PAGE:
New transistor design enables flexible, high-performance wearable/mobile electronics
October 2, 2017
A team of University of Wisconsin–Madison (UW–Madison) engineers has created “the most functional flexible transistor in the world,” along with a fast, simple, inexpensive fabrication process that’s easily scalable to the commercial level.
The development promises to allow manufacturers to add advanced, smart-wireless capabilities to wearable and mobile devices that curve, bend, stretch and move.*
The UW–Madison group’s advance is based on a BiCMOS (bipolar complementary metal oxide semiconductor) thin-film transistor, combining speed, high current, and low power dissipation (heat and wasted energy) on just one surface (a silicon nanomembrane, or “Si NM”).**
BiCMOS transistors are the chip of choice for “mixed-signal” devices (combining analog and digital capabilities), which include many of today’s portable electronic devices such as cellphones. “The [BiCMOS] industry standard is very good,” says Zhenqiang (Jack) Ma, the Lynn H. Matthias Professor and Vilas Distinguished Achievement Professor in electrical and computer engineering at UW–Madison. “Now we can do the same things with our transistor — but it can bend.”
The research was described in the inaugural issue of Nature Publishing Group’s open-access journal Flexible Electronics, published Sept. 27, 2017.***
Making traditional BiCMOS flexible electronics is difficult, in part because the process takes several months and requires a multitude of delicate, high-temperature steps. Even a minor variation in temperature at any point could ruin all of the previous steps.
Ma and his collaborators fabricated their flexible electronics on a single-crystal silicon nanomembrane on a single bendable piece of plastic. The secret to their success is their unique process, which eliminates many steps and slashes both the time and cost of fabricating the transistors.
“In industry, they need to finish these in three months,” he says. “We finished it in a week.”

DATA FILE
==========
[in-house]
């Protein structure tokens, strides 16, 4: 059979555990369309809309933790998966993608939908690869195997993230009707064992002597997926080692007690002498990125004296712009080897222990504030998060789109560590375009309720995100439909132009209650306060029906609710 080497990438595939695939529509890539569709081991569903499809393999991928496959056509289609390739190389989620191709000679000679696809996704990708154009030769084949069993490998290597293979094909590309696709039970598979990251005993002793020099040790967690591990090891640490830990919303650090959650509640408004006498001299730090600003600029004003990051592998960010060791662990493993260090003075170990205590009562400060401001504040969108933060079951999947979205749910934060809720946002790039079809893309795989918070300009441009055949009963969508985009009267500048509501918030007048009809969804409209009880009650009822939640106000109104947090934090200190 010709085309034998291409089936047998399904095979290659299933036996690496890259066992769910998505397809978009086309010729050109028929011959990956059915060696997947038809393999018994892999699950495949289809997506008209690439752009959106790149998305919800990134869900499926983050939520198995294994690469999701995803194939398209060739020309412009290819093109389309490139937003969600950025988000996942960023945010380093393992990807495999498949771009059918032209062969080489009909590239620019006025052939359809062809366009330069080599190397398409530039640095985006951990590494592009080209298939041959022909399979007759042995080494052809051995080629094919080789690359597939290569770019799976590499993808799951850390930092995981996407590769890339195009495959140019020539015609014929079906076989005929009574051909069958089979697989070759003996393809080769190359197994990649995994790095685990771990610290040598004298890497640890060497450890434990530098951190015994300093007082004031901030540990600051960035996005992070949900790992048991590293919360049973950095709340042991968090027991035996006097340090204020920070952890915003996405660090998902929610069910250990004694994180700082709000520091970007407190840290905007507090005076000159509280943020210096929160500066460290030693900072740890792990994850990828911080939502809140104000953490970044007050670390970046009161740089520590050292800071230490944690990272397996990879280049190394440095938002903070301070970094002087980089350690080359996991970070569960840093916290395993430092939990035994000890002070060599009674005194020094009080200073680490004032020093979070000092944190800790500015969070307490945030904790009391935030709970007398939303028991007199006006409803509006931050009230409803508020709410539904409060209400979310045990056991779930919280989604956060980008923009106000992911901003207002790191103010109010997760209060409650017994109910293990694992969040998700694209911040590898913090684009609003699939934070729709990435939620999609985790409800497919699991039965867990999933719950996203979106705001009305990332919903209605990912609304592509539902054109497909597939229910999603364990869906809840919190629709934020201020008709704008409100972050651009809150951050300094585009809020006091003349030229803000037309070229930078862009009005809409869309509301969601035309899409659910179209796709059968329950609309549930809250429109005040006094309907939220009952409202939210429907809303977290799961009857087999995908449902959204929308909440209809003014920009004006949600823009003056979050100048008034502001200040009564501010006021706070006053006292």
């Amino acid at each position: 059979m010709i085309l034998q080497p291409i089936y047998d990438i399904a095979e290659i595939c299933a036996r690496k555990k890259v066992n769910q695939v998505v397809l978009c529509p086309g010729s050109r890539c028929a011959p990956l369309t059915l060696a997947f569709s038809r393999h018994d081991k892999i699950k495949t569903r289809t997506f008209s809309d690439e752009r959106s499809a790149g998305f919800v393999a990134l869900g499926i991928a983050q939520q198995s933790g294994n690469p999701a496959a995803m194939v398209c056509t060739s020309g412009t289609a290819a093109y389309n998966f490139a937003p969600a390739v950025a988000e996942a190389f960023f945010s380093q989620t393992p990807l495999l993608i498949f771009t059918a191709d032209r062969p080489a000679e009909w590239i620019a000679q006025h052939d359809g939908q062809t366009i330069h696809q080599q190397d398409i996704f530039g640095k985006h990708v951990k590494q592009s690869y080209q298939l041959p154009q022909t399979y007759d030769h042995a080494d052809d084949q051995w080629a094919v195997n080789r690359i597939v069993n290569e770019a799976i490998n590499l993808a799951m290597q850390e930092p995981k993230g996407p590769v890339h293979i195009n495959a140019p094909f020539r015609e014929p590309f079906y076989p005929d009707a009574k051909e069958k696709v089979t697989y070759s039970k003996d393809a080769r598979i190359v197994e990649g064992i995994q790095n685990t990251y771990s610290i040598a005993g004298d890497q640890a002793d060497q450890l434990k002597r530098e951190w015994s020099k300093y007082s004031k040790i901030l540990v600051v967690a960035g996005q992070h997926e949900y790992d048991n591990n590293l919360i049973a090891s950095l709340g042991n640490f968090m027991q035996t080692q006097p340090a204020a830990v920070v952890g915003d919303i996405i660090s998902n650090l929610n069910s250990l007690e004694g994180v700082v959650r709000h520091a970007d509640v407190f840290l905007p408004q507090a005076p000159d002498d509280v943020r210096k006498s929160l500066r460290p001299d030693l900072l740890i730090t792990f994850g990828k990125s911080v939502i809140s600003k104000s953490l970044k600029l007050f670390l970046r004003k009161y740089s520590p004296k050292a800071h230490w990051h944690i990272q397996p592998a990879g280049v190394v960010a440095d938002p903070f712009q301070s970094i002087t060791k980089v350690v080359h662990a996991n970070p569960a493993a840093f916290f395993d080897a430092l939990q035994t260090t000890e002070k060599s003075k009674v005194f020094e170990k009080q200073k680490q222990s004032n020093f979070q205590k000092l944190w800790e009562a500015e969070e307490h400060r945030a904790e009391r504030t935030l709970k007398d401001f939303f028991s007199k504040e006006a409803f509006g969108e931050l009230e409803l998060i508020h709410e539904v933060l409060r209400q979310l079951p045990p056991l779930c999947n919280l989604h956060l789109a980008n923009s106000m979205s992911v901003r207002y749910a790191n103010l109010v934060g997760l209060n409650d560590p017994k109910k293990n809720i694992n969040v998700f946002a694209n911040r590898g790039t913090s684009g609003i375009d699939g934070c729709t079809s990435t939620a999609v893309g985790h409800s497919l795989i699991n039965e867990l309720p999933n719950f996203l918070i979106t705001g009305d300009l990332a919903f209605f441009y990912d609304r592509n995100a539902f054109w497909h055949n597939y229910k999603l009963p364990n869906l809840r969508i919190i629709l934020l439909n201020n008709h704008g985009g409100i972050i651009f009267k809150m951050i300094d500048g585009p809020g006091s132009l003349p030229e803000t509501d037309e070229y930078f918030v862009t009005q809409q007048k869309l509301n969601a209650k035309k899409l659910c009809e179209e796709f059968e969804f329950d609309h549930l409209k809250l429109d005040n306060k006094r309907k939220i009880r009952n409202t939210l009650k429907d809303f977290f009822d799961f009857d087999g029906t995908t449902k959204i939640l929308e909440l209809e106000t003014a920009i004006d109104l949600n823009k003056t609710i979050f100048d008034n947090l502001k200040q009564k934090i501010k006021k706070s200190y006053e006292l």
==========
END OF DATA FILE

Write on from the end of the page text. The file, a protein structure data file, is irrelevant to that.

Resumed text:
He says his group’s much simpler, high-temperature process can scale to industry-level production right away.
“The key is that parameters are important,” he says. “One high-temperature step fixes everything — like glue. Now, we have more powerful mixed-signal tools. Basically, the idea is for [the flexible electronics platform] to expand with this.”
* Some companies (such as Samsung) have developed flexible displays, but not other flexible electronic components in their devices, Ma explained to KurzweilAI.
** “Flexible electronics have mainly focused on their form factors such as bendability, lightweight, and large area with low-cost processability…. To date, all the [silicon, or Si]-based thin-film transistors (TFTs) have been realized with CMOS technology because of their simple structure and process. However, as more functions are required in future flexible electronic applications (i.e., advanced bioelectronic systems or flexible wireless power applications), an integration of functional devices in one flexible substrate is needed to handle complex signals and/or various power levels.” — Jung Hun Seo et al./Flexible Electronics. The n-channel, p-channel metal-oxide semiconductor field-effect transistors (N-MOSFETs & P-MOSFETs), and NPN bipolar junction transistors (BJTs) were realized together on a 340-nm thick Si NM layer.
*** Co-authors included researchers at the University at Buffalo, State University of New York, and the University of Texas at Arlington. This work was supported by the Air Force Office Of Scientific Research.
Abstract of High-performance flexible BiCMOS electronics based on single-crystal Si nanomembrane
In this work, we have demonstrated for the first time integrated flexible bipolar-complementary metal-oxide-semiconductor (BiCMOS) thin-film transistors (TFTs) based on a transferable single crystalline Si nanomembrane (Si NM) on a single piece of bendable plastic substrate. The n-channel, p-channel metal-oxide semiconductor field-effect transistors (N-MOSFETs & P-MOSFETs), and NPN bipolar junction transistors (BJTs) were realized together on a 340-nm thick Si NM layer with minimized processing complexity at low cost for advanced flexible electronic applications. The fabrication process was simplified by thoughtfully arranging the sequence of necessary ion implantation steps with carefully selected energies, doses and anneal conditions, and by wisely combining some costly processing steps that are otherwise separately needed for all three types of transistors. All types of TFTs demonstrated excellent DC and radio-frequency (RF) characteristics and exhibited stable transconductance and current gain under bending conditions. Overall, Si NM-based flexible BiCMOS TFTs offer great promises for high-performance and multi-functional future flexible electronics applications and is expected to provide a much larger and more versatile platform to address a broader range of applications. Moreover, the flexible BiCMOS process proposed and demonstrated here is compatible with commercial microfabrication technology, making its adaptation to future commercial use straightforward.